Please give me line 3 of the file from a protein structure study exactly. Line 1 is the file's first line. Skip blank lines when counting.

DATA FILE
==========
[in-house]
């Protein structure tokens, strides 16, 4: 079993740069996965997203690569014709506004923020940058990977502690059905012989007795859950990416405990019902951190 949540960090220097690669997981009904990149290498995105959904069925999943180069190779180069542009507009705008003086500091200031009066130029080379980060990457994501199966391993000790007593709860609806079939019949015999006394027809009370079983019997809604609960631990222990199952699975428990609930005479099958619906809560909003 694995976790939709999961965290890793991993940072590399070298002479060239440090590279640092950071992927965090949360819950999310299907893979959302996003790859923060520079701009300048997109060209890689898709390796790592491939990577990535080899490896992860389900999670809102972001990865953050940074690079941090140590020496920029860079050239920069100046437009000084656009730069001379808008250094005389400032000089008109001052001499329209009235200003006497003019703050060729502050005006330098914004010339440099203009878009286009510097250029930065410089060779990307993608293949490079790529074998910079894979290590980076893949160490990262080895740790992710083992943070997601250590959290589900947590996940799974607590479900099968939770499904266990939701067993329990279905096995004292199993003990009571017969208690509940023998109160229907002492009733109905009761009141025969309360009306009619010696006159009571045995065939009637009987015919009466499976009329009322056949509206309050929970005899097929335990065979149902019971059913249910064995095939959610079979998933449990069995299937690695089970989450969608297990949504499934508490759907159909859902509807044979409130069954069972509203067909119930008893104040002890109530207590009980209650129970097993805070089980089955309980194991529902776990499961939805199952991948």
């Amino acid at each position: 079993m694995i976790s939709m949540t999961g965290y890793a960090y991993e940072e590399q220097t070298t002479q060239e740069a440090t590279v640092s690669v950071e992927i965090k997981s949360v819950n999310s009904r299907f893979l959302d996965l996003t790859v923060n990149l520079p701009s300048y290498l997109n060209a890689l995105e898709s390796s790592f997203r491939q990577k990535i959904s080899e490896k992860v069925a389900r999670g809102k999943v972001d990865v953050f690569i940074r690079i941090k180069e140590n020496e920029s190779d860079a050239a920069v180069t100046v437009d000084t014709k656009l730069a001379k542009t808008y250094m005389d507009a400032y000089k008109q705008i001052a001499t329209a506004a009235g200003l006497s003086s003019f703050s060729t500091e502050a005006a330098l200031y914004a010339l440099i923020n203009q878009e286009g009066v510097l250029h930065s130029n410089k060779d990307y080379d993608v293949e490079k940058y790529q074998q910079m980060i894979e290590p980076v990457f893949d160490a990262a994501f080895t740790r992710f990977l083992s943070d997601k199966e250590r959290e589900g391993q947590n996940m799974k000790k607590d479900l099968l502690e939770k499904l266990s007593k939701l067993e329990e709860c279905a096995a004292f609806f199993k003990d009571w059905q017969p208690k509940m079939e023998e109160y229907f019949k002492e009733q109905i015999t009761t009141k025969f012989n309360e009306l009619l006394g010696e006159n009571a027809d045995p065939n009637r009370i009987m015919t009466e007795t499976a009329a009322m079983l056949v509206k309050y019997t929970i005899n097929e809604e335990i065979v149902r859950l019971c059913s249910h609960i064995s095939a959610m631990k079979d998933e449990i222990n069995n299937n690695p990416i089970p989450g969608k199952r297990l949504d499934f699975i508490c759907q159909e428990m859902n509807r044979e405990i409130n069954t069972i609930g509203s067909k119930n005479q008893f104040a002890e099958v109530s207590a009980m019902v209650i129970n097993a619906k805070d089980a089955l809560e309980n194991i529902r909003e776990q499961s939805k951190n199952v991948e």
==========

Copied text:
């Amino acid at each position: 079993m694995i976790s939709m949540t999961g965290y890793a960090y991993e940072e590399q220097t070298t002479q060239e740069a440090t590279v640092s690669v950071e992927i965090k997981s949360v819950n999310s009904r299907f893979l959302d996965l996003t790859v923060n990149l520079p701009s300048y290498l997109n060209a890689l995105e898709s390796s790592f997203r491939q990577k990535i959904s080899e490896k992860v069925a389900r999670g809102k999943v972001d990865v953050f690569i940074r690079i941090k180069e140590n020496e920029s190779d860079a050239a920069v180069t100046v437009d000084t014709k656009l730069a001379k542009t808008y250094m005389d507009a400032y000089k008109q705008i001052a001499t329209a506004a009235g200003l006497s003086s003019f703050s060729t500091e502050a005006a330098l200031y914004a010339l440099i923020n203009q878009e286009g009066v510097l250029h930065s130029n410089k060779d990307y080379d993608v293949e490079k940058y790529q074998q910079m980060i894979e290590p980076v990457f893949d160490a990262a994501f080895t740790r992710f990977l083992s943070d997601k199966e250590r959290e589900g391993q947590n996940m799974k000790k607590d479900l099968l502690e939770k499904l266990s007593k939701l067993e329990e709860c279905a096995a004292f609806f199993k003990d009571w059905q017969p208690k509940m079939e023998e109160y229907f019949k002492e009733q109905i015999t009761t009141k025969f012989n309360e009306l009619l006394g010696e006159n009571a027809d045995p065939n009637r009370i009987m015919t009466e007795t499976a009329a009322m079983l056949v509206k309050y019997t929970i005899n097929e809604e335990i065979v149902r859950l019971c059913s249910h609960i064995s095939a959610m631990k079979d998933e449990i222990n069995n299937n690695p990416i089970p989450g969608k199952r297990l949504d499934f699975i508490c759907q159909e428990m859902n509807r044979e405990i409130n069954t069972i609930g509203s067909k119930n005479q008893f104040a002890e099958v109530s207590a009980m019902v209650i129970n097993a619906k805070d089980a089955l809560e309980n194991i529902r909003e776990q499961s939805k951190n199952v991948e």